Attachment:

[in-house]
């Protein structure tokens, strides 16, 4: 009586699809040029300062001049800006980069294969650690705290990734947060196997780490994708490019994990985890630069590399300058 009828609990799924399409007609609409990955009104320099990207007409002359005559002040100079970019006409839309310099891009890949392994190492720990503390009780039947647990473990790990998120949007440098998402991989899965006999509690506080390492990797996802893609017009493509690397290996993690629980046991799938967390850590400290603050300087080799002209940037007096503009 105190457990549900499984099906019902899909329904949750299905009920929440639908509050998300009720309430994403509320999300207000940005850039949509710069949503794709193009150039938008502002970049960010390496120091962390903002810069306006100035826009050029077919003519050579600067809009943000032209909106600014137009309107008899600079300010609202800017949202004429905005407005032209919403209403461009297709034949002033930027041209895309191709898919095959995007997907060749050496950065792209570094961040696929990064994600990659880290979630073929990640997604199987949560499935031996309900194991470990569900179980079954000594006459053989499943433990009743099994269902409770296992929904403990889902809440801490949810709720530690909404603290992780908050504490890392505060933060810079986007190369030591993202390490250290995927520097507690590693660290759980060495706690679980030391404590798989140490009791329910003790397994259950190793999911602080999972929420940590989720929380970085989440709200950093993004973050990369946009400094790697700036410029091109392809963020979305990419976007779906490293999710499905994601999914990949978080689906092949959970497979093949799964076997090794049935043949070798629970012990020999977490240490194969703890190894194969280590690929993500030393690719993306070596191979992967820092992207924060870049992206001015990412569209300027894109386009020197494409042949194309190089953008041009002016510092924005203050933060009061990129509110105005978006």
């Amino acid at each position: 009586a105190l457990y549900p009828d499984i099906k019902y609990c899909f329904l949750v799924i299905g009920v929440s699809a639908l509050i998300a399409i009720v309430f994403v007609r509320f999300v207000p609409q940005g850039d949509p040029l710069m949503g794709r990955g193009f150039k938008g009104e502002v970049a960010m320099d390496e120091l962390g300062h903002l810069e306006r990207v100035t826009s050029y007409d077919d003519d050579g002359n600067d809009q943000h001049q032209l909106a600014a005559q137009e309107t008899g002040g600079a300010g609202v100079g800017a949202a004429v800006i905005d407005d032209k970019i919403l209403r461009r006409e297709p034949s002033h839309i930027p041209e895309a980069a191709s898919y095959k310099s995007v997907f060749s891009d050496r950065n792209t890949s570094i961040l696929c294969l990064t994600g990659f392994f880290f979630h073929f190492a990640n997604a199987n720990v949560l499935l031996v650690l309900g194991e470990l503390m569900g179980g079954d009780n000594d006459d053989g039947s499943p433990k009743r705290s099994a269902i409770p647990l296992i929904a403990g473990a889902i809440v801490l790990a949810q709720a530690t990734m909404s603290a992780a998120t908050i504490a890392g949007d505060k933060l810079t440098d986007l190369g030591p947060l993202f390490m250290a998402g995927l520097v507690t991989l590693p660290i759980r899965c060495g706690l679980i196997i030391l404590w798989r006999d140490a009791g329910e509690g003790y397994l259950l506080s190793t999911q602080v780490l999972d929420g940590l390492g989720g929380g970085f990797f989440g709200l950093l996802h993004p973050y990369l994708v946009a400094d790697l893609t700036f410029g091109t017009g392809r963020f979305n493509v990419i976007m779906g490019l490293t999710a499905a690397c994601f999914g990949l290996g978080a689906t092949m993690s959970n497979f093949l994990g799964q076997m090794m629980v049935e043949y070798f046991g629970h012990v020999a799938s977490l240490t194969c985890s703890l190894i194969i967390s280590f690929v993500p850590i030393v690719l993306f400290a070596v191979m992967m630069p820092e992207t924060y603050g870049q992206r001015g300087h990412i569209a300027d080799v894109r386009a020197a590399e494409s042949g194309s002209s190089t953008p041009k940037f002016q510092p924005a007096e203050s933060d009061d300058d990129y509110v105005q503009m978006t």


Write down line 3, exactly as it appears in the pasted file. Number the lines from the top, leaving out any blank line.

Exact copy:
């Amino acid at each position: 009586a105190l457990y549900p009828d499984i099906k019902y609990c899909f329904l949750v799924i299905g009920v929440s699809a639908l509050i998300a399409i009720v309430f994403v007609r509320f999300v207000p609409q940005g850039d949509p040029l710069m949503g794709r990955g193009f150039k938008g009104e502002v970049a960010m320099d390496e120091l962390g300062h903002l810069e306006r990207v100035t826009s050029y007409d077919d003519d050579g002359n600067d809009q943000h001049q032209l909106a600014a005559q137009e309107t008899g002040g600079a300010g609202v100079g800017a949202a004429v800006i905005d407005d032209k970019i919403l209403r461009r006409e297709p034949s002033h839309i930027p041209e895309a980069a191709s898919y095959k310099s995007v997907f060749s891009d050496r950065n792209t890949s570094i961040l696929c294969l990064t994600g990659f392994f880290f979630h073929f190492a990640n997604a199987n720990v949560l499935l031996v650690l309900g194991e470990l503390m569900g179980g079954d009780n000594d006459d053989g039947s499943p433990k009743r705290s099994a269902i409770p647990l296992i929904a403990g473990a889902i809440v801490l790990a949810q709720a530690t990734m909404s603290a992780a998120t908050i504490a890392g949007d505060k933060l810079t440098d986007l190369g030591p947060l993202f390490m250290a998402g995927l520097v507690t991989l590693p660290i759980r899965c060495g706690l679980i196997i030391l404590w798989r006999d140490a009791g329910e509690g003790y397994l259950l506080s190793t999911q602080v780490l999972d929420g940590l390492g989720g929380g970085f990797f989440g709200l950093l996802h993004p973050y990369l994708v946009a400094d790697l893609t700036f410029g091109t017009g392809r963020f979305n493509v990419i976007m779906g490019l490293t999710a499905a690397c994601f999914g990949l290996g978080a689906t092949m993690s959970n497979f093949l994990g799964q076997m090794m629980v049935e043949y070798f046991g629970h012990v020999a799938s977490l240490t194969c985890s703890l190894i194969i967390s280590f690929v993500p850590i030393v690719l993306f400290a070596v191979m992967m630069p820092e992207t924060y603050g870049q992206r001015g300087h990412i569209a300027d080799v894109r386009a020197a590399e494409s042949g194309s002209s190089t953008p041009k940037f002016q510092p924005a007096e203050s933060d009061d300058d990129y509110v105005q503009m978006t």